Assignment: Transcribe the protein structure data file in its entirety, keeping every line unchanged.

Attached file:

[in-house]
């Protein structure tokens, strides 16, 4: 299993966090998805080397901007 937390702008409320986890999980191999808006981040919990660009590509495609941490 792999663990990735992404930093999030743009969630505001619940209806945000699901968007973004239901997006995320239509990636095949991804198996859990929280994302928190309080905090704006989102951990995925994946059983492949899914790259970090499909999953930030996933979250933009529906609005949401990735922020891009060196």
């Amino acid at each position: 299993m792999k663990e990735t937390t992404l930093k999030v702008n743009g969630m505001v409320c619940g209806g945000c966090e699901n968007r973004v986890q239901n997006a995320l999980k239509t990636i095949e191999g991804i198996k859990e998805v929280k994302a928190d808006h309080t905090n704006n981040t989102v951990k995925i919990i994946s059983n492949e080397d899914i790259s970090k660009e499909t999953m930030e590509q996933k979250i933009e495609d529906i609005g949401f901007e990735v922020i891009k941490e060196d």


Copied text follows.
[in-house]
């Protein structure tokens, strides 16, 4: 299993966090998805080397901007 937390702008409320986890999980191999808006981040919990660009590509495609941490 792999663990990735992404930093999030743009969630505001619940209806945000699901968007973004239901997006995320239509990636095949991804198996859990929280994302928190309080905090704006989102951990995925994946059983492949899914790259970090499909999953930030996933979250933009529906609005949401990735922020891009060196």
């Amino acid at each position: 299993m792999k663990e990735t937390t992404l930093k999030v702008n743009g969630m505001v409320c619940g209806g945000c966090e699901n968007r973004v986890q239901n997006a995320l999980k239509t990636i095949e191999g991804i198996k859990e998805v929280k994302a928190d808006h309080t905090n704006n981040t989102v951990k995925i919990i994946s059983n492949e080397d899914i790259s970090k660009e499909t999953m930030e590509q996933k979250i933009e495609d529906i609005g949401f901007e990735v922020i891009k941490e060196d």